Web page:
The transition from awake to sleep can regard as consecutive cycles of progressive awareness and arousal, followed by period of reducing and lack of consciousness and a period of gradually increasing consciousness. On Figure 4 the transition from awake to St.1, 2 is accompanied by a reduction of consciousness
Table 1. EEG states, mental consciousness states and presence (+) or absence (0) of the NCR
Figure 4. Presentation of “one consciousness cycle”. The transition from “awake to St.1, 2 and to St.3, 4” is accompanied of reducing consciousness. The transition from “REM to wake” is accompanied of increasing consciousness.
characteristics. In St.3, 4 it is observed lack of consciousness. In reverse transition from St.3, 4 to REM and to wake states there is a gradual increase of consciousness characteristics.
The “consciousness cycle” presented on Figure 4 repeat some times during night sleep. Whatever, it is possible the similar “daytime conscious cycle” to persist in diurnal time, because the mean duration of the nasal cycle during daytime is about 1.5 hours. This duration correspond to mean length of the sleep cycle   . The daytime conscious cycle will only represent a periodic increase and decrease of consciousness characteristics without being present lack of consciousness.
3. Possible Application of the Hypothesis in Clinical Medicine
The evidence that the NCR becomes in consciousness states of the brain gives possibility the NCR to be used as “marker” for consciousness i.e. as a peculiar “marker” for consciousness. Exactly, around the moment of NCR the brain is in a conscious state or as close as possible to the conscious state. From the above presentation it can assume that the pattern of nasal cycle can present a new method for detection of consciousness.
Until 2003 year, when REM and NCR association and synchronization was registered for first time by Atanasov et al.   , there was no assumed relationship between the two cycles. So far, the similar is situation in relation to dynamics of the nasal cycle during brain diseases, including disorders of consciousness, coma and related states   . The recent methods for detection of consciousness consist mainly of three groups: neuro-imaging technics, electroencephalography technics and behavior assessment   . In addition to these well-established techniques the presence or absence of nasal cycle reversals in patients with brain diseases can be new method for detection of consciousness. One issue of fundamental importance is whether there is a nasal cycle (NCR) in the absence of consciousness, what we have in the states of coma. Another fundamental issue is the relationship between the parameters of the nasal cycle and the tendency of recovering the patients from coma and related states. Figure 5 gives the scheme of cerebral metabolism in norm and coma states and presence or absence of nasal cycle reversals in them.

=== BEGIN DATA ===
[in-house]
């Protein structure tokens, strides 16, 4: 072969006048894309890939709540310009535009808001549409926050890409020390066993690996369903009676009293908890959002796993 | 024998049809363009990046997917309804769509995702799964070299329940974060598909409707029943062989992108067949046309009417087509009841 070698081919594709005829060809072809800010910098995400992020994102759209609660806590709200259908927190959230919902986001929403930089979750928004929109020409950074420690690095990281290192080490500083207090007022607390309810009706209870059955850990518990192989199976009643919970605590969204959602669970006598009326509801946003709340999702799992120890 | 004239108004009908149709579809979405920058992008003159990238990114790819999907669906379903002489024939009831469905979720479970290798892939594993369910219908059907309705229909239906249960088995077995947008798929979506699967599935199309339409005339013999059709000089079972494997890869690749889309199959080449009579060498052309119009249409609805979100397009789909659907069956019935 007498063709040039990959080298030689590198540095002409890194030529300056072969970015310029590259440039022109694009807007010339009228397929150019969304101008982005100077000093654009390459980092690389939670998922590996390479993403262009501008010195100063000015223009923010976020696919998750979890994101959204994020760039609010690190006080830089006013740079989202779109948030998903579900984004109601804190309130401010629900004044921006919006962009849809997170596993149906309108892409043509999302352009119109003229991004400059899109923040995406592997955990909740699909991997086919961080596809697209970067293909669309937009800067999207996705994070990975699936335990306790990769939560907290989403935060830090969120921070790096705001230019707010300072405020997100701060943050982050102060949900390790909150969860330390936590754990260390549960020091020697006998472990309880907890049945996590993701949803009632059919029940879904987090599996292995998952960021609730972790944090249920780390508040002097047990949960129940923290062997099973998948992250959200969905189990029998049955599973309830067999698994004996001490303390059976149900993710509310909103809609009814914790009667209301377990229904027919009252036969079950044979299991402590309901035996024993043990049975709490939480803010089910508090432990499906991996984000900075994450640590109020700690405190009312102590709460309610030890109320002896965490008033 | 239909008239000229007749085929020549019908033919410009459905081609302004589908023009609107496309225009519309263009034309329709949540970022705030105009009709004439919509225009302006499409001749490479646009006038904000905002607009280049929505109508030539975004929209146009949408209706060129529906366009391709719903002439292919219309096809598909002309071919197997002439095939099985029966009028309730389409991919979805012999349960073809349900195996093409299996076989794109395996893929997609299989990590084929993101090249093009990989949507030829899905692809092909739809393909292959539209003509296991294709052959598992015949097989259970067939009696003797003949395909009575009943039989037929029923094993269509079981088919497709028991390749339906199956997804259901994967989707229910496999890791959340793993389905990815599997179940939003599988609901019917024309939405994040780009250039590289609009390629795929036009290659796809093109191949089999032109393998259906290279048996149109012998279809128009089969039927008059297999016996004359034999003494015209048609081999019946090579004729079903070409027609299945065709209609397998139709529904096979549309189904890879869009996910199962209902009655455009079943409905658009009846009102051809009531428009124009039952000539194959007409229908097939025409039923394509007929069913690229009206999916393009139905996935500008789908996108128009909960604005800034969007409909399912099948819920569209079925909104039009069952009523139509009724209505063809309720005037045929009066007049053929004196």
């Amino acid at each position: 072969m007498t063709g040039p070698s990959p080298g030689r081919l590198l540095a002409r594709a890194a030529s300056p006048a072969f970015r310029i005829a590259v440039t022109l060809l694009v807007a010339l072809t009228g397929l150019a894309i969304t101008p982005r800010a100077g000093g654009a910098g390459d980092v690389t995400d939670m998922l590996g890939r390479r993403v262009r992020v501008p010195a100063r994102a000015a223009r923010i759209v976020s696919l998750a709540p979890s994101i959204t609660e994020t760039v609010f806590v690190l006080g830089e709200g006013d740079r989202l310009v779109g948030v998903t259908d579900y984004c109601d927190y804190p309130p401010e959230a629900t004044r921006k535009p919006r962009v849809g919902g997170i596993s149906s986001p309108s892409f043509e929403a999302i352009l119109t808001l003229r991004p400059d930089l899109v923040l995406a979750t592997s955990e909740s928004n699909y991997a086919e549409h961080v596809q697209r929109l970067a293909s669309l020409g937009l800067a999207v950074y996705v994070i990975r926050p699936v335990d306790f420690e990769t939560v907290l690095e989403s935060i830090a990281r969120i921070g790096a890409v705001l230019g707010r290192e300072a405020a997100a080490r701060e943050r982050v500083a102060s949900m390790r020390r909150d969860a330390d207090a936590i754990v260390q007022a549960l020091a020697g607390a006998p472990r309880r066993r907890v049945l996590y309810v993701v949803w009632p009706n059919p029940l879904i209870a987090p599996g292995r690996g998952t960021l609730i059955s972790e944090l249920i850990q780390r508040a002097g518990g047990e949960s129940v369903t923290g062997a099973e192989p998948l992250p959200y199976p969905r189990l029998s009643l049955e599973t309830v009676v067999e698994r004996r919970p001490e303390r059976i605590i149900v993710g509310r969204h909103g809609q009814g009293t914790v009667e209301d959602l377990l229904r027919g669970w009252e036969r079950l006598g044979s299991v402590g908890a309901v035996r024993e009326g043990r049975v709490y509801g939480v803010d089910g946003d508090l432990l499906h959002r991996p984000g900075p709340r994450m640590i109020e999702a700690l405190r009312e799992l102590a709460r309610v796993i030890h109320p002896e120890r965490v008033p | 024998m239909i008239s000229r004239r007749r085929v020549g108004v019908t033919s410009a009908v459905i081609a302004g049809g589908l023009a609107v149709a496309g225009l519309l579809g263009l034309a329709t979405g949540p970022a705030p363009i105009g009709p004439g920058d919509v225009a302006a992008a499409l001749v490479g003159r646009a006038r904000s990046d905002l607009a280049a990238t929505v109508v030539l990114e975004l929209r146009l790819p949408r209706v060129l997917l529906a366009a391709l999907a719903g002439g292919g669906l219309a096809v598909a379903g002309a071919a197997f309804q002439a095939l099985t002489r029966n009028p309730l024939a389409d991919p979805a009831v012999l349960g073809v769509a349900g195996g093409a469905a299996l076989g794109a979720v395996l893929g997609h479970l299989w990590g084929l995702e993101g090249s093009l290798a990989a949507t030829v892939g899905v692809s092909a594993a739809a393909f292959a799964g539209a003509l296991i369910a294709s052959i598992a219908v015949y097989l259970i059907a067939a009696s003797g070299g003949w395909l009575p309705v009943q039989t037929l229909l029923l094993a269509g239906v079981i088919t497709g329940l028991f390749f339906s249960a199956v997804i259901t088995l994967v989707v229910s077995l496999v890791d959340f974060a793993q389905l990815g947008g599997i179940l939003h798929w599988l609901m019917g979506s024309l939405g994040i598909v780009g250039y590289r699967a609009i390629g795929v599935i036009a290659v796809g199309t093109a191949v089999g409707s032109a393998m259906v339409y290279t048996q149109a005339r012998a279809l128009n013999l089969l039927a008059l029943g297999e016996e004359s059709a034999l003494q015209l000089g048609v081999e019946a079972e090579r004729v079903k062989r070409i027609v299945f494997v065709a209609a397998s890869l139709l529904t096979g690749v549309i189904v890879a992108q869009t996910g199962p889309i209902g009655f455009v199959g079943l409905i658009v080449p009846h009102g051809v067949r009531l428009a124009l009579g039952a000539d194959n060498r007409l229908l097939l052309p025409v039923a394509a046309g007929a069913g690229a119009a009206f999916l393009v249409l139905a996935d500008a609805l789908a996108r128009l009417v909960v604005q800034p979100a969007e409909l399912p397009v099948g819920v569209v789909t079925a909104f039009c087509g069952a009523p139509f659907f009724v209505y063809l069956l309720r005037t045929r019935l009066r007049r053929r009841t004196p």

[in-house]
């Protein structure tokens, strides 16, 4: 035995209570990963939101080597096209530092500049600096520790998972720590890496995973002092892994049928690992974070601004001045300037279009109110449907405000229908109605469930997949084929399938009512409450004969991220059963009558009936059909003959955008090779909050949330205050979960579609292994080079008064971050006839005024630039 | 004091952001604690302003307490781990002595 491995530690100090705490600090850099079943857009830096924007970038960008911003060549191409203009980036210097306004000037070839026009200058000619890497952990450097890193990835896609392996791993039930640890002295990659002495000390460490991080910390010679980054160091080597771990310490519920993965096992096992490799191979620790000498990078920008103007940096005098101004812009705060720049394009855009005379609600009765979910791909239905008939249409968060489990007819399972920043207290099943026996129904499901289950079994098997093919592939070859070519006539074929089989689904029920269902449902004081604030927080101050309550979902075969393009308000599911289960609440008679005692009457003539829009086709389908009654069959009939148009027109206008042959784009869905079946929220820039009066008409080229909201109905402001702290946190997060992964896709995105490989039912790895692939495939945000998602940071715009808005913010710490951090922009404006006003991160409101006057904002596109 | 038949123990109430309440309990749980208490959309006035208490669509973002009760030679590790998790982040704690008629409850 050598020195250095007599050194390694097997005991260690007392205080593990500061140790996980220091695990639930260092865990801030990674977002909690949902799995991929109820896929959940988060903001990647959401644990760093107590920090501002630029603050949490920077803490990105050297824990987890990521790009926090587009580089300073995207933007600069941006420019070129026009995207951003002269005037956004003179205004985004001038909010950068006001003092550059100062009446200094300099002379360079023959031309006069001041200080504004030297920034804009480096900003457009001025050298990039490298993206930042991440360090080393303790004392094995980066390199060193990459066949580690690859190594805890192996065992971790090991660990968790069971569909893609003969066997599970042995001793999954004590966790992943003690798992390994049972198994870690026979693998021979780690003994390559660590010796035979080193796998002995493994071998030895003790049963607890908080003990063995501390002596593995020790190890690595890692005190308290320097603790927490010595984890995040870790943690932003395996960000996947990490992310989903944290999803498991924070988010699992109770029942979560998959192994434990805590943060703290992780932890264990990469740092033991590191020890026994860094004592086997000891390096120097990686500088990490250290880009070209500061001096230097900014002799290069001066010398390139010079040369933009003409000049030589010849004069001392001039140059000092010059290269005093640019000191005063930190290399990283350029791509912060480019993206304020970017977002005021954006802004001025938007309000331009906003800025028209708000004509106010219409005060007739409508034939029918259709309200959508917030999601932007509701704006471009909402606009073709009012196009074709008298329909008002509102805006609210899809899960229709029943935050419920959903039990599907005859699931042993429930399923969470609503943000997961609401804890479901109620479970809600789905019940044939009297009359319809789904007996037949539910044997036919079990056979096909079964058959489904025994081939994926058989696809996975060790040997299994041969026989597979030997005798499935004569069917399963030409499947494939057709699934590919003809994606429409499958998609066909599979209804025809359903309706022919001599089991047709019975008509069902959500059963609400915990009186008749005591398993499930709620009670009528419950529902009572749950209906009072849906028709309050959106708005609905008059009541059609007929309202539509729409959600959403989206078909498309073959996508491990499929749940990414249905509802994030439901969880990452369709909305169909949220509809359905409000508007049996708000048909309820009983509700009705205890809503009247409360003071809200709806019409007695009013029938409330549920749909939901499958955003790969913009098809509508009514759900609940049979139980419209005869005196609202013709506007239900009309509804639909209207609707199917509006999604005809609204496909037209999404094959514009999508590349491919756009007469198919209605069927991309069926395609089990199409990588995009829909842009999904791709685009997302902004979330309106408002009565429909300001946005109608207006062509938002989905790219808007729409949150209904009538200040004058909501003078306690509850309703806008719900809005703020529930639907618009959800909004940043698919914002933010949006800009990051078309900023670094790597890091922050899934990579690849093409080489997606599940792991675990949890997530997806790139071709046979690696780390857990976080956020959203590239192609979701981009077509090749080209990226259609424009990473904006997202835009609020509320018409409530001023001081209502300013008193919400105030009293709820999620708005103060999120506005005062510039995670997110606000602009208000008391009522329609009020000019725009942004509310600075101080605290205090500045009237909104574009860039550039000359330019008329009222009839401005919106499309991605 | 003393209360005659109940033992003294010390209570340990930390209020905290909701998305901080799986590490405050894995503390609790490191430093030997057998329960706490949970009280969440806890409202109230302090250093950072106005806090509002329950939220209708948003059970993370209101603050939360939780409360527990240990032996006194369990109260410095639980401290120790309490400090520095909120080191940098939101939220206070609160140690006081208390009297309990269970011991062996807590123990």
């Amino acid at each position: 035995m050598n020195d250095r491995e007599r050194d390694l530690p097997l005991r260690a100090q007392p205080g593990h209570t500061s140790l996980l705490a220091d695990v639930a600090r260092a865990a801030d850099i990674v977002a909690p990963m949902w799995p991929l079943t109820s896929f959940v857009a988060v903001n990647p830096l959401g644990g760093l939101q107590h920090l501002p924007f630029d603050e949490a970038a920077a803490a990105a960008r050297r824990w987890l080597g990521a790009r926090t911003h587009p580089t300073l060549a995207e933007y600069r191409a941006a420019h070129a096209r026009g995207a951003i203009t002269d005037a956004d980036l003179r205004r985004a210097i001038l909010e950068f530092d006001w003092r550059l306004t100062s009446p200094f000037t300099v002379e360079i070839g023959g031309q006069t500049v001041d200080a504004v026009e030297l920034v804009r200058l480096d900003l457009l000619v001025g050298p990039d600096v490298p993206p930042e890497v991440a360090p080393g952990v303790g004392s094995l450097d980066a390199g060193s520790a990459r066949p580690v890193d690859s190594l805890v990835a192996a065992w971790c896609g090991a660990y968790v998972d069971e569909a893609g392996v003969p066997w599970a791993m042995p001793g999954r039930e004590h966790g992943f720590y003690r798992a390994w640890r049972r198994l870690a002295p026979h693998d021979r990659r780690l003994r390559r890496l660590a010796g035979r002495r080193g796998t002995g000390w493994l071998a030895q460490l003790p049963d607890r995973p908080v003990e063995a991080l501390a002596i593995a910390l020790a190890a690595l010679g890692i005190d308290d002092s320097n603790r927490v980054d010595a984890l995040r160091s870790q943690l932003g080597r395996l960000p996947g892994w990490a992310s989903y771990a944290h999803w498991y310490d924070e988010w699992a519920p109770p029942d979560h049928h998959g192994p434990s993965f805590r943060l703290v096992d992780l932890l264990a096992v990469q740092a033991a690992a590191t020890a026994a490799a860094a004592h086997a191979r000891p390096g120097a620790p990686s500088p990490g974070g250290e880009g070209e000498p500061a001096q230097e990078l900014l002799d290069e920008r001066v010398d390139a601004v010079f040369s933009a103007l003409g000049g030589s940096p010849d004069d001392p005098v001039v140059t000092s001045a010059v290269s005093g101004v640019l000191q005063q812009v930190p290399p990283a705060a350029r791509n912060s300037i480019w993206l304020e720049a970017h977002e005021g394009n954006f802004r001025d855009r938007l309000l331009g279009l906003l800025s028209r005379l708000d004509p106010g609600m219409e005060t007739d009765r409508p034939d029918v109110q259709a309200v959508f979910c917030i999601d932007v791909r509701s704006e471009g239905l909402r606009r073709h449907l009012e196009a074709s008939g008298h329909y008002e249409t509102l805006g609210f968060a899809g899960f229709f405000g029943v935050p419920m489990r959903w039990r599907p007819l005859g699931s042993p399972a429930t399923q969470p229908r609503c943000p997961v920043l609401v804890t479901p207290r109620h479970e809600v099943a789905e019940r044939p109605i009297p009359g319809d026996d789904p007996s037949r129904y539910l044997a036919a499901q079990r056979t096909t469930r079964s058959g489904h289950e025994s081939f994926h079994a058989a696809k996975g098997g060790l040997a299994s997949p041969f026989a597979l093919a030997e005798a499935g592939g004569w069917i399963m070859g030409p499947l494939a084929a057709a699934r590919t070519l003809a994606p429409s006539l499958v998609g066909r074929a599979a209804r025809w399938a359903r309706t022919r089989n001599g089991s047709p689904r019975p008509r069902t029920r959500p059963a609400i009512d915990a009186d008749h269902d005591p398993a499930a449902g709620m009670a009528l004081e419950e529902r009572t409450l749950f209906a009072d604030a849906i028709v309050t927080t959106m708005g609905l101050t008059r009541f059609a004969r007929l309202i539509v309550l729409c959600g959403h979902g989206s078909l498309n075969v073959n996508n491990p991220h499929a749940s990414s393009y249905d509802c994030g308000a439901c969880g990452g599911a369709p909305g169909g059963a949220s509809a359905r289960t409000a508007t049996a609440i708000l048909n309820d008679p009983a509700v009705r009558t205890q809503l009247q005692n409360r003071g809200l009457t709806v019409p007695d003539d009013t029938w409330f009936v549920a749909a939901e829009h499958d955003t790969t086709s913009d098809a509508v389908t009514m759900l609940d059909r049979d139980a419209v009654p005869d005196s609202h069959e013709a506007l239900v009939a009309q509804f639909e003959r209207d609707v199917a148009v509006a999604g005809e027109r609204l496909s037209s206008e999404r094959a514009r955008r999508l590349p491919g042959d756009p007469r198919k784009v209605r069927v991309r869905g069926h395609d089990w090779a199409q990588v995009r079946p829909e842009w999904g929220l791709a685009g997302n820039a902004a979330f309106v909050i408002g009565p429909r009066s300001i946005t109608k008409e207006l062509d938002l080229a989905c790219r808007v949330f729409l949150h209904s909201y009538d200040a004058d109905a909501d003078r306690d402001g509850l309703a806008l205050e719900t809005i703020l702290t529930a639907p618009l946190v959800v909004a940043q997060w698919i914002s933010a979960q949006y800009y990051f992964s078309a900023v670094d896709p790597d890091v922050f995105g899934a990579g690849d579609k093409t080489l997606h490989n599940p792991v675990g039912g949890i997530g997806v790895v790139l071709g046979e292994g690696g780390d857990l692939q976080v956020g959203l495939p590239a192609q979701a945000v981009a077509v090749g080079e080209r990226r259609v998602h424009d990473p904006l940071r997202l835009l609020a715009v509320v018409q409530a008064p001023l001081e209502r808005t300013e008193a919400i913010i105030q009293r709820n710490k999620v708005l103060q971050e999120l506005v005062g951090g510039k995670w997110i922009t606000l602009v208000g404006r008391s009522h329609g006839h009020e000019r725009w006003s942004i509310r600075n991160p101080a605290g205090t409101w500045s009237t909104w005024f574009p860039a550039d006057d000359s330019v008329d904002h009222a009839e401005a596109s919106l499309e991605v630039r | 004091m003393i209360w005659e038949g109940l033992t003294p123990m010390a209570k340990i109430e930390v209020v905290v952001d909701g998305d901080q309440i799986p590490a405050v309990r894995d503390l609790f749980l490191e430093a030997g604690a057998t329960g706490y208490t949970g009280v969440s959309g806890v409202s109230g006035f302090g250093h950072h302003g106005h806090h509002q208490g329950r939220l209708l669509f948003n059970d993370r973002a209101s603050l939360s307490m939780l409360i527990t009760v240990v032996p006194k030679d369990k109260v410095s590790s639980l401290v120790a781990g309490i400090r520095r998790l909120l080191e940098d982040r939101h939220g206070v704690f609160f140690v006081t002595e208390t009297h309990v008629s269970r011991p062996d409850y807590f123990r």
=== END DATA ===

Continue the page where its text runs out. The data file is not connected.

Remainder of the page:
From Figure 5, it can be seen that cerebral metabolism decreases to 60% from normal consciousness to deep sleep. In coma and related states (minimally consciousness states and vegetative state) the cerebral metabolism is less than 50%. Only in “locked in syndrome” the cerebral metabolism is near to REM stage of sleep. The nasal cycle reversals are detected only in “Normal Conscious State” with 100% cerebral metabolism and in “REM Conscious State” with 90% cerebral metabolism. In “Deep Sleep” with 60% cerebral metabolism there is no nasal cycle reversals. Thus, the presence or absence of nasal cycle reversals during coma and related states will give an opportunity to understand how much nasal cycle reversals is related to the level of cerebral metabolism and consciousness in norm and pathology. If such a link exists, the time for the transition of nasal airflow from left to right nostril and reverse (during NCR) may use patients to be derived from some coma states. As a support of this idea can be quoted the correlation patterns of the brain hemispheric dominance and the nasal cycle dynamics, reported by Werntz et al.  and Shannahoff-Khalsa  . The alternation of the nasal cycle rhythms can present also an index of the diseased  .
Figure 5. Cerebral metabolism during normal conscious, coma and related states (by Laureys et al.  modified by Atanasov). Legend-with “+” is signed presence of NCR, and with “0” is signed absence of NCR.
The novelty in this research consists of some new ideas: Firstly, for possible connection between the NCR and consciousness states of the brain during wakefulness and dreams; Secondly, the possibility NCR to be used as markers for consciousness in some brain diseases. Up to now there is no data for nasal cycle measurement during coma and related states. The possible link between consciousness and the nasal cycle reversals can give a new methodology to awaken people in coma.